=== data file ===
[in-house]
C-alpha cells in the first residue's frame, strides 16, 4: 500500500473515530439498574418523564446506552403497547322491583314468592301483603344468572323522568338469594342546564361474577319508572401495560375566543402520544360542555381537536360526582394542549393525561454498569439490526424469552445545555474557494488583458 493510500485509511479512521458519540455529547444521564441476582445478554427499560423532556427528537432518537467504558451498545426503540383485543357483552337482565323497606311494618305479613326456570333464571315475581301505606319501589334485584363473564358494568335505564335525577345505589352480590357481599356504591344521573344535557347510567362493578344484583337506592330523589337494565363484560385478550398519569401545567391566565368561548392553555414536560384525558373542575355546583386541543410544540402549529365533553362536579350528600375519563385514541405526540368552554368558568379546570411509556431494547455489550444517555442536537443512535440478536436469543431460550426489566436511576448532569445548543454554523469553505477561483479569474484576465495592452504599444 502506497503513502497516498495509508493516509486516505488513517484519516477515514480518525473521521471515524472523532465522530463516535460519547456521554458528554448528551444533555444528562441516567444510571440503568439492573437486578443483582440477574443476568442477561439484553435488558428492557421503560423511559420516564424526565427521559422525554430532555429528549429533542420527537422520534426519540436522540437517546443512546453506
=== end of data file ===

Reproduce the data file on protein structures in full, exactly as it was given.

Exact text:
[in-house]
C-alpha cells in the first residue's frame, strides 16, 4: 500500500473515530439498574418523564446506552403497547322491583314468592301483603344468572323522568338469594342546564361474577319508572401495560375566543402520544360542555381537536360526582394542549393525561454498569439490526424469552445545555474557494488583458 493510500485509511479512521458519540455529547444521564441476582445478554427499560423532556427528537432518537467504558451498545426503540383485543357483552337482565323497606311494618305479613326456570333464571315475581301505606319501589334485584363473564358494568335505564335525577345505589352480590357481599356504591344521573344535557347510567362493578344484583337506592330523589337494565363484560385478550398519569401545567391566565368561548392553555414536560384525558373542575355546583386541543410544540402549529365533553362536579350528600375519563385514541405526540368552554368558568379546570411509556431494547455489550444517555442536537443512535440478536436469543431460550426489566436511576448532569445548543454554523469553505477561483479569474484576465495592452504599444 502506497503513502497516498495509508493516509486516505488513517484519516477515514480518525473521521471515524472523532465522530463516535460519547456521554458528554448528551444533555444528562441516567444510571440503568439492573437486578443483582440477574443476568442477561439484553435488558428492557421503560423511559420516564424526565427521559422525554430532555429528549429533542420527537422520534426519540436522540437517546443512546453506